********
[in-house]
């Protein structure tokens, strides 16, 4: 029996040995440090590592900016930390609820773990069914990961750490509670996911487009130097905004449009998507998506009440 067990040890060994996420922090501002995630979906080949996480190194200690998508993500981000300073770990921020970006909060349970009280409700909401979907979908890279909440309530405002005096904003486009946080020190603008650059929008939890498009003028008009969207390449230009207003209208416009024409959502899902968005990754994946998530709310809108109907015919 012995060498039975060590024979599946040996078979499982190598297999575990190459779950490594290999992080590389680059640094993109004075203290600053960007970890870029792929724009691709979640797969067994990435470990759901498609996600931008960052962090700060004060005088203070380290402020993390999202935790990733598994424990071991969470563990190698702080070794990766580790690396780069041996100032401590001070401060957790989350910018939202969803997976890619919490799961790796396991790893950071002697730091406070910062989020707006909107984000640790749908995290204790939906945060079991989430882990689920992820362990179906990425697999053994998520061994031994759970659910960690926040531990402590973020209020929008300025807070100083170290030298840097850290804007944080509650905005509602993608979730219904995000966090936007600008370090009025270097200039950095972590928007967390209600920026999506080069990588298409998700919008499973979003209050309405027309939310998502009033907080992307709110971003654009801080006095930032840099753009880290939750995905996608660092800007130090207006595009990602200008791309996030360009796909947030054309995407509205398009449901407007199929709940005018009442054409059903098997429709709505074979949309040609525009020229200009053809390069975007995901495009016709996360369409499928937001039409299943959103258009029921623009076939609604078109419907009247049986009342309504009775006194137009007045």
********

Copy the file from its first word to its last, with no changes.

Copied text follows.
[in-house]
């Protein structure tokens, strides 16, 4: 029996040995440090590592900016930390609820773990069914990961750490509670996911487009130097905004449009998507998506009440 067990040890060994996420922090501002995630979906080949996480190194200690998508993500981000300073770990921020970006909060349970009280409700909401979907979908890279909440309530405002005096904003486009946080020190603008650059929008939890498009003028008009969207390449230009207003209208416009024409959502899902968005990754994946998530709310809108109907015919 012995060498039975060590024979599946040996078979499982190598297999575990190459779950490594290999992080590389680059640094993109004075203290600053960007970890870029792929724009691709979640797969067994990435470990759901498609996600931008960052962090700060004060005088203070380290402020993390999202935790990733598994424990071991969470563990190698702080070794990766580790690396780069041996100032401590001070401060957790989350910018939202969803997976890619919490799961790796396991790893950071002697730091406070910062989020707006909107984000640790749908995290204790939906945060079991989430882990689920992820362990179906990425697999053994998520061994031994759970659910960690926040531990402590973020209020929008300025807070100083170290030298840097850290804007944080509650905005509602993608979730219904995000966090936007600008370090009025270097200039950095972590928007967390209600920026999506080069990588298409998700919008499973979003209050309405027309939310998502009033907080992307709110971003654009801080006095930032840099753009880290939750995905996608660092800007130090207006595009990602200008791309996030360009796909947030054309995407509205398009449901407007199929709940005018009442054409059903098997429709709505074979949309040609525009020229200009053809390069975007995901495009016709996360369409499928937001039409299943959103258009029921623009076939609604078109419907009247049986009342309504009775006194137009007045």